Wall Street has Torm in a speculative iron grip

Wall Street hedge funds that acquired Torm debts this past spring are trying to squeeze as much as possible from the new restructuring agreement that the five banks behind the carrier have agreed on. The funds' backers include Goldman Sachs and Citigroup.

Torm once again finds itself caught in a game where major foreign capital interests are trying to gain as much as possible from their commitments to the Danish carrier.

As such, it was a number of Wall Street hedge funds, but also stakeholders from London's financial district, that made the carrier issue a brief to the Copenhagen Stock Exchange last week - according to which the conclusion of the brief did not have any particular impact. A somewhat unusual occurrence, as listed companies are only obligated to notify the stock exchange in case of important events.

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However, after several banks, including Nordea, Deutsche Bank and French PNB, divested their debts in Torm during this past spring, numerous speculative hedge funds of varying sizes have entered the field, looking to make fast gains. The funds are often described as more aggressive and speculative than long term private equity funds that often have time frames spanning several years.

Now the group of hedge funds with debt in Torm are rejecting the agreement aimed at a corporate restructuring and debt conversion which the five banks that own around 60 percent of the debt have agreed on.

Wall Street funds

And the resistance from the hedge funds meant that Torm was in non-compliance with the milestones set forth and outlined by the carrier, namely that Torm should reach an agreement with the banks and hedge funds by November 20th. Consequently, the company decided to inform the stock exchange of this development, adding that "such milestone default is not expected to be enforced whilst negotiations are on-going."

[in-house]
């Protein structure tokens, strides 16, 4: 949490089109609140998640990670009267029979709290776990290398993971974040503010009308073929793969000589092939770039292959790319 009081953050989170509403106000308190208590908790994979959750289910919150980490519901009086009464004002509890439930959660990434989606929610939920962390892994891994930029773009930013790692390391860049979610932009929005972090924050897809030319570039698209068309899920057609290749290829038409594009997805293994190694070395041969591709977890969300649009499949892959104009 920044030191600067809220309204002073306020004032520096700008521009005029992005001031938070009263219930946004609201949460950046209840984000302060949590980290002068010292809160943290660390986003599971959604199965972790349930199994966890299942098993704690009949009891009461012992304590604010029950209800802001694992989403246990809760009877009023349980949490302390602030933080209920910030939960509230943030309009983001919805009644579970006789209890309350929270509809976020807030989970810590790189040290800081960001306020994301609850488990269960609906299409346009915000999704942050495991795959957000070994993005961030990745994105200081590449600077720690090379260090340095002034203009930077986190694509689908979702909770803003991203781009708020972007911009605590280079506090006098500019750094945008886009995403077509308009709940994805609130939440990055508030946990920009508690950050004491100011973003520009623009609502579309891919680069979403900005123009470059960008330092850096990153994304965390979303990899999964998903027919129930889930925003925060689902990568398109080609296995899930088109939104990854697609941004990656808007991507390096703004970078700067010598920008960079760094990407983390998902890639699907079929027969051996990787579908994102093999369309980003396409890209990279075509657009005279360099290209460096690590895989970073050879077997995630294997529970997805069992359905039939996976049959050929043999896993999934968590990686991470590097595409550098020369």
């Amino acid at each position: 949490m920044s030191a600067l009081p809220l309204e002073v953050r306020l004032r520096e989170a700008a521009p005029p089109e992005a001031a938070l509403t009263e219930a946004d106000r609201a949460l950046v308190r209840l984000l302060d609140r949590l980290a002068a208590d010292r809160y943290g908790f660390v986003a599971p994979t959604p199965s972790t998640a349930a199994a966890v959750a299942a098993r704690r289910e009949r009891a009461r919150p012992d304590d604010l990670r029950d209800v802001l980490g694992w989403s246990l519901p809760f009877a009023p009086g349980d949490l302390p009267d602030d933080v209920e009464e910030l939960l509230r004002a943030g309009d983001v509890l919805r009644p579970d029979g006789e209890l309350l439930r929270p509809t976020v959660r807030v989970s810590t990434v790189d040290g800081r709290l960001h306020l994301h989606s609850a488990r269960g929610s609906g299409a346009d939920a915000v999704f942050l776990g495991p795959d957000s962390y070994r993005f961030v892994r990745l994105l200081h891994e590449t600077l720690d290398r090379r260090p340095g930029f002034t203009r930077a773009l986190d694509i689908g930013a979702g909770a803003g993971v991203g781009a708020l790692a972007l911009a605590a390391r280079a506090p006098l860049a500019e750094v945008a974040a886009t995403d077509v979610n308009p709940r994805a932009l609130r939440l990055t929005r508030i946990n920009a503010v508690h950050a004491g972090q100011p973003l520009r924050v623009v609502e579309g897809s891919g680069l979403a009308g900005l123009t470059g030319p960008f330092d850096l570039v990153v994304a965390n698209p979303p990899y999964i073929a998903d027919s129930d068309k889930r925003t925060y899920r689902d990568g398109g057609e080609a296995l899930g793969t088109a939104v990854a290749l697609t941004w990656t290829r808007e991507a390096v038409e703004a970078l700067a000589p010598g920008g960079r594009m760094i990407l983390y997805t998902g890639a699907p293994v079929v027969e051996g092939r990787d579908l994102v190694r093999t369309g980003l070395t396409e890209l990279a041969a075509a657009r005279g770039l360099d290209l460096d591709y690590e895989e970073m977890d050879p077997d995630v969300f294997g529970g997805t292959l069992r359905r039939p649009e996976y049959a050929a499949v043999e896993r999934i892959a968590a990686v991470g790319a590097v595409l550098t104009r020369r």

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Torm declines to identify the specific hedge funds involved, though it is fairly well-known in the market that Goldman Sachs and Citigroup are behind some of the funds holding stakes in the carrier. The two major Wall Street players are notorious for acquiring debt, as was the case in Torm this spring, with the intention of dividing the claim between customers while keeping part of it for the bank. At this time, the hedge funds are gambling in an effort to secure bigger gains from the new restructuring agreement. One possibility could be to acquire more warrants.

Torm confident in agreement

Negotiations continue between Torm, the five banks and the hedge funds, and the carrier remains confident that the parties will reach an agreement before the end of the first quarter next year, CFO Mads Peter Zacho tells ShippingWatch. The goal is to lock down a consensus agreement that involves all stakeholders, which implies that the hedge funds must approve the agreement.

"We're confident that we'll reach an agreement with all parties before the end of the first quarter 2015."

And the carrier needs to do so, as Torm's working capital facility will expire at this deadline, just as Torm has senior debt maturing after this period.

The model Torm is working on at this time involves impairing the debt to the value of the fleet, while ensuring that the banks' and hedge funds' remaining debt can be either converted into equity or continue as debt in the carrier.

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